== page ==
B.C. girl must have a blood transfusion: court

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VANCOUVER — A young Okanagan girl must accept a blood transfusion as part of her treatment for cancer, the B.C. Supreme Court ruled on Monday.

The 14-year-old girl is a Jehovah Witness and had argued blood transfusions violate her religious beliefs.

But Madam Justice Mary Boyd ruled freedom of religion is not absolute, and the protection of a child's right to life is a basic part of the legal system.

The girl's family lawyer, Shane Brady, said the girl's family is "disappointed'' and is considering taking the case to the B.C. Court of Appeal.

"The family is disappointed because their position has been, all along, that once the court has found that she is as capable as you and I, that young woman should make the decision,'' said Brady.

"The treating doctor has assured the young woman that he would not impose a transfusion upon her. That's a question the young woman and her doctor will have to address.''

The girl's name and her home town cannot be used because of a publication ban.

She wasn't in court Monday but her mother, who lives in Calgary, heard the judgment but had no comment.

Brady said the girl's evidence showed she believed blood transfusions were a "violation of the Biblical command to abstain from blood.''

The girl was diagnosed in December with a cancerous tumour on her right leg.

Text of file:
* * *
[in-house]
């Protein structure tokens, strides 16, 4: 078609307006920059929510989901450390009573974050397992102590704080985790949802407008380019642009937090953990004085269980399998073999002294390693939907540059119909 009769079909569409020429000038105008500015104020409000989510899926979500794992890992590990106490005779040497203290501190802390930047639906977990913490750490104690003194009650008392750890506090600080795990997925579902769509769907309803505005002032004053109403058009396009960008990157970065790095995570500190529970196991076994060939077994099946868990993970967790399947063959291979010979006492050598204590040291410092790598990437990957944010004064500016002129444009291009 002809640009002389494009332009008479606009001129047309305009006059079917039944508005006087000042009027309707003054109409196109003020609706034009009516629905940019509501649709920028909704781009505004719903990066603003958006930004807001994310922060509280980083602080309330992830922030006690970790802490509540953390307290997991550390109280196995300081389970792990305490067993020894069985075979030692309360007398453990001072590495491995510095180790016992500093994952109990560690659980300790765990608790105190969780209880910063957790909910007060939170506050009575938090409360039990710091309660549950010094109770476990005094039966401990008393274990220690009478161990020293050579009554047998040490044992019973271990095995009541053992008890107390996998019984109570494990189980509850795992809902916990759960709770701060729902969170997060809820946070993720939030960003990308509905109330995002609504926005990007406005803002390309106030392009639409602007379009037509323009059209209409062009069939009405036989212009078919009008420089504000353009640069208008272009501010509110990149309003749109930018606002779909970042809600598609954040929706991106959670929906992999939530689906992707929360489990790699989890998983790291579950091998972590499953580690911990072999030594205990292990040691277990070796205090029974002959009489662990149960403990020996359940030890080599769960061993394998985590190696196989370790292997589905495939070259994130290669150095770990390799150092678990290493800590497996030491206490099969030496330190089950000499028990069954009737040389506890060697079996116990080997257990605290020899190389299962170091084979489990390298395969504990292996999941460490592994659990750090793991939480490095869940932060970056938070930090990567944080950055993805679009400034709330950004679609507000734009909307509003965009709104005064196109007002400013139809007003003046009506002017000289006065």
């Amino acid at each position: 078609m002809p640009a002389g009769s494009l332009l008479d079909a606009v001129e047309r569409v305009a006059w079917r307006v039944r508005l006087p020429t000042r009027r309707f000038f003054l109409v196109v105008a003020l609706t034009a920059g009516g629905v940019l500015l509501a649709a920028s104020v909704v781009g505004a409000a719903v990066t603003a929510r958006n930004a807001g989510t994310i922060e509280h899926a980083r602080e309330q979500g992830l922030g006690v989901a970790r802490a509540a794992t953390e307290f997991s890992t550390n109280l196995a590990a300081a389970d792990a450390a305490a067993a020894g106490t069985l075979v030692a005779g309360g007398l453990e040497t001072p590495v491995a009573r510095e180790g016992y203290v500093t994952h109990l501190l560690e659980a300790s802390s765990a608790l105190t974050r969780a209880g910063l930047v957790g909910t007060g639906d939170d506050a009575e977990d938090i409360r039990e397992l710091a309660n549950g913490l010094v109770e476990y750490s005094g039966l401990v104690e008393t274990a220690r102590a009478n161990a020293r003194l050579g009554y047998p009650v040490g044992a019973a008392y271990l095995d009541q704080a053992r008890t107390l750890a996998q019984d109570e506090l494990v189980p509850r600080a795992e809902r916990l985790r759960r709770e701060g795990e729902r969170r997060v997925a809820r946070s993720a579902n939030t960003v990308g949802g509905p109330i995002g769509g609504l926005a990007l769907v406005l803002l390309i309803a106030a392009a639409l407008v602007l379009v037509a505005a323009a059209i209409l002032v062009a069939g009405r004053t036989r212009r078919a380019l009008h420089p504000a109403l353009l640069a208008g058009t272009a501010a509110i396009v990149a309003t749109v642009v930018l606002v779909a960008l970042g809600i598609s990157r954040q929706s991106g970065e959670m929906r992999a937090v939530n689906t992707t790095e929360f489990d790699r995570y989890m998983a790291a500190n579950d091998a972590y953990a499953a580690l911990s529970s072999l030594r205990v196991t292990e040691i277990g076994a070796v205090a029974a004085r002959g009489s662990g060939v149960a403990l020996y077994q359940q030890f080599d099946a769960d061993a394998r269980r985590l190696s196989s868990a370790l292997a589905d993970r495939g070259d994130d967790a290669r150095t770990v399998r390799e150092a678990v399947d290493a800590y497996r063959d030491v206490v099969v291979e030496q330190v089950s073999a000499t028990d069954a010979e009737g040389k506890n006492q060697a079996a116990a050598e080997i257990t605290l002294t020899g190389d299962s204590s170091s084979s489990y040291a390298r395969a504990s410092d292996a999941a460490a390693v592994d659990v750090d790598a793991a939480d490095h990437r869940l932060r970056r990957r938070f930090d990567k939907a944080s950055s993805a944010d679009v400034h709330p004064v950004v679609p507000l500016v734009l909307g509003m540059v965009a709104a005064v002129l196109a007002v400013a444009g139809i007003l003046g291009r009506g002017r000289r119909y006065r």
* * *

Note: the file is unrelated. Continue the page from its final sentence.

The tumour was removed and the girl began chemotherapy.

After the girl and her family refused consent for blood transfusions, the case was forwarded to B.C.'s director of Child, Family and Community Service.

In court documents, the girl described how a transfusion would contravene her religious beliefs.

"It's no different than somebody getting sexually assaulted or raped or robbed or something,'' she said.

"You'd feel violated because it's not anybody else's property, it's you.''

Lawyers for the girl fought the case on the grounds the girl was not represented by legal counsel and that she was a "mature minor,'' capable of deciding her own treatment.

They also said the girl's Charter of Rights were infringed by provincial law and she had suffered age discrimination.

Boyd said Monday by Mar. 15, the girl's haemoglobin dropped to "well below'' levels where a transfusion is normally given.

Doctors used "extraordinary measures'' to treat her without using transfusions, said Boyd.

Boyd found that provincial court Judge Paul Meyers was "considered, thoughtful and sensitive'' in ensuring the child had a fair hearing on Mar. 18.

Boyd said doctors needed the "safety net'' of having a transfusion available, to continue with a more invasive cycle of chemotherapy that the girl is due to start Wednesday.

A lawyer for the director of Child, Family and Community Service said the judge ruled blood transfusions would be used if medically required.

"The doctor who has been treating this young woman has said that, in all cases that he has been involved in, a person with this kind of cancer requires a blood transfusion,'' said Ed Lyszkiewicz on Monday.

The girl has agreed to chemotherapy treatments and to the removal of a cancerous tumour from her right leg, even if it means amputation.